I am in trouble , I searched a lot about how to solve this kind of questions but I did not get any answers.

I understand how can I know when the sentences is valid and Unsatisfiable in propositional logic, but in FOL I can't.

Can someone help me how can I solve this kind of questions? Because it comes always in the past exams in AI.

Let us have the following:

1- ¬(Speed(Processor(MyPC))=Speed(Processor(MyPC))) 
2- ¬ ∃ x ( Speed(x) = Speed(MyPC) ) 
3- Speed(MyPC)=MyPC 
4- ∀ y ∃ x (Speed(x) ∧ Speed(y))= Speed(MyPC)

Note :

    a constant symbols that represents my PC.

    a function symbol that refers to speed of x

The answer for 1 is Syntactically wrong
2 is Unsatisfiable
3 is Neither valid nor unsatisfiable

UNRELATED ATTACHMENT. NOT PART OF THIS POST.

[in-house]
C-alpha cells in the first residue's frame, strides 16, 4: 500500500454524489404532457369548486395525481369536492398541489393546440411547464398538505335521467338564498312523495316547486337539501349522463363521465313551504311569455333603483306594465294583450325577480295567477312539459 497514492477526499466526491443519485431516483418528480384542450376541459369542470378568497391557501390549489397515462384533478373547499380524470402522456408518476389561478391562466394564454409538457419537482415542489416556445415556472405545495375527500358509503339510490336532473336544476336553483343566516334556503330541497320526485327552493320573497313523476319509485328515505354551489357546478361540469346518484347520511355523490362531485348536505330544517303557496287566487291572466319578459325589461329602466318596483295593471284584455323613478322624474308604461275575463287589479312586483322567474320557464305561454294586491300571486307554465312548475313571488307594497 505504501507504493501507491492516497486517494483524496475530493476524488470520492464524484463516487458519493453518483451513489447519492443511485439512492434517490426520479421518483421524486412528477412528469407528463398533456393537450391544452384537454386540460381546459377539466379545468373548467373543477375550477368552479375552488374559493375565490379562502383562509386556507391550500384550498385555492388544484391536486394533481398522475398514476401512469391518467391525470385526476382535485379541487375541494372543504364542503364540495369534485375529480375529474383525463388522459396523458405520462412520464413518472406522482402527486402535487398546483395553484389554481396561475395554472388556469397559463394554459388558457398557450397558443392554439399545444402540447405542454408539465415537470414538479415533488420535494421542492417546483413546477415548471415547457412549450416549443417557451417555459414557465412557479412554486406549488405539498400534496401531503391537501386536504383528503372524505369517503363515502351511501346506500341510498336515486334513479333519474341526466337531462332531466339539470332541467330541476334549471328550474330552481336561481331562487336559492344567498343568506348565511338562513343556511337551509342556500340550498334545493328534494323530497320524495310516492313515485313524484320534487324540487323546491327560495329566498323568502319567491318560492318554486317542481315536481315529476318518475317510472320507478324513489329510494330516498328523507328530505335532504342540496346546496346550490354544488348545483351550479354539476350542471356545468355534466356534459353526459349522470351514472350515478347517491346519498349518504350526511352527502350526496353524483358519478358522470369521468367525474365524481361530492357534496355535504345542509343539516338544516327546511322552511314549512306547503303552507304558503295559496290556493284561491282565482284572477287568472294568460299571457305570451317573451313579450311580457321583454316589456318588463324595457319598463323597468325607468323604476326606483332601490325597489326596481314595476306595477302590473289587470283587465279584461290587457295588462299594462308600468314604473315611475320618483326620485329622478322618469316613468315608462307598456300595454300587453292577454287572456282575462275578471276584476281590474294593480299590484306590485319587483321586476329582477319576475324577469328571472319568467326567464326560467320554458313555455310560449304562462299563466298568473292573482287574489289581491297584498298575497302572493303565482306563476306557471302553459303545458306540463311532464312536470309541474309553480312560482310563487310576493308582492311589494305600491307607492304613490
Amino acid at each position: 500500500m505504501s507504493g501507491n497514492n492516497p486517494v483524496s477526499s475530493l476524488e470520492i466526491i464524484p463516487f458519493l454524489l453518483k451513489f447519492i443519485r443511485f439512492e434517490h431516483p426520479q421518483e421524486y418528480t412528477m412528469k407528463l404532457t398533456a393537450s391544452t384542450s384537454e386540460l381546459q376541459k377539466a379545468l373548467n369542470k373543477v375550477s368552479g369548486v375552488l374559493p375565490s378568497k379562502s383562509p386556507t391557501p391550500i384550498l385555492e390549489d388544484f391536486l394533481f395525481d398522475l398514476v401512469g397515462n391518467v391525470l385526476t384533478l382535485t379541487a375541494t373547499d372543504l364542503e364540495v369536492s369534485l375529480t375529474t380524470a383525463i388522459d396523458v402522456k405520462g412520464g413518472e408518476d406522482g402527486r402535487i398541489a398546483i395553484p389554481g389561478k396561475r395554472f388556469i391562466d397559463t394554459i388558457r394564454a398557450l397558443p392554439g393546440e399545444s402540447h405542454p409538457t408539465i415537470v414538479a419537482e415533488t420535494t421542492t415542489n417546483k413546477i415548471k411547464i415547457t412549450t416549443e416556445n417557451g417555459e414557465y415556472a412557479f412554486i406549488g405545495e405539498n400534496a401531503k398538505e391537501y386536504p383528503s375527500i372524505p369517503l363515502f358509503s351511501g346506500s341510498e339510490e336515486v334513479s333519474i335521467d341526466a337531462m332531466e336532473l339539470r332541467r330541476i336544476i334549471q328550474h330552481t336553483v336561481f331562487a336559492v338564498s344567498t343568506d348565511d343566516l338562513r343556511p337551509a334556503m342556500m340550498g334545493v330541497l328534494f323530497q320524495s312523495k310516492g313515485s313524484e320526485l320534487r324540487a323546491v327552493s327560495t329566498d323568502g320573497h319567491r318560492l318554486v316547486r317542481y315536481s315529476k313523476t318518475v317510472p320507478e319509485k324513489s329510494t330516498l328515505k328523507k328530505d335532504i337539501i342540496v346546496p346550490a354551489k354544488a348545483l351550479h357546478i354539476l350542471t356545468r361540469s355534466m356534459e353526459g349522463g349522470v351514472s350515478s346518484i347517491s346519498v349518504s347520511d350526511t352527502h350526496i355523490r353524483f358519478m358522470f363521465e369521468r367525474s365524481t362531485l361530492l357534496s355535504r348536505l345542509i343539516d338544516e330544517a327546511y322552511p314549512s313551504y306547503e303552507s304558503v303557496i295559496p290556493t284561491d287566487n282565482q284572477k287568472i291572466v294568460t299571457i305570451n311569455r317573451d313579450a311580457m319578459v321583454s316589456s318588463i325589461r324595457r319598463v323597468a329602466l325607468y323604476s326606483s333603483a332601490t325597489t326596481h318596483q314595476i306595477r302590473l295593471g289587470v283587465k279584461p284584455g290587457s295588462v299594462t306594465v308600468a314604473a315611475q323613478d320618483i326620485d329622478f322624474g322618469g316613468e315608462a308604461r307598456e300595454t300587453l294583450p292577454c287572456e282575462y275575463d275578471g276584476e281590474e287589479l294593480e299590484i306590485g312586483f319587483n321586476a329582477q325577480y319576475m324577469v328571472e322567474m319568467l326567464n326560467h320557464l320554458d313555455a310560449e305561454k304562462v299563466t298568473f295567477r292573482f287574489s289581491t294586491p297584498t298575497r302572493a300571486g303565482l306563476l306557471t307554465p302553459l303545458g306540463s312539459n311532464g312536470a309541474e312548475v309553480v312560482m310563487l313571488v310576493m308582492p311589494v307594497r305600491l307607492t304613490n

4 is Syntactically wrong

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    – Raphael
    Jan 1, 2017 at 20:04

1 Answer 1


1 uses a function symbol Processor which is not in the logic signature. Hence, it's outside the syntax.

4 tries to equate a proposition with Speed(MyPC). You can't equate propositions in FOL. Outside the syntax.

3 is not universally true for every function Speed and every argument MyPC. For instance interpret MyPC as the natural $0$, and Speed as the successor function to obtain $\mathsf{succ}(0)=0$ which is false. Hence the formula is not valid. However, it is satisfiable: now interpret MyPC as zero and Speed as the identity function to obtain $\mathsf{id}(0)=0$ which is true. The formula has a model and a countermodel: satisfiable and invalid.

2 ∃ x ( Speed(x) = Speed(MyPC) ) is always true, since we can take x to be MyPC. This holds no matter how we interpret Speed and MyPC. Hence is it valid. (Alternatively, we can even show it is a theorem of FOL using a proof system, and then rely on the correctness theorem to claim it is valid.) Since formula 2 is the negation of a valid formula, it is unsatisfiable.


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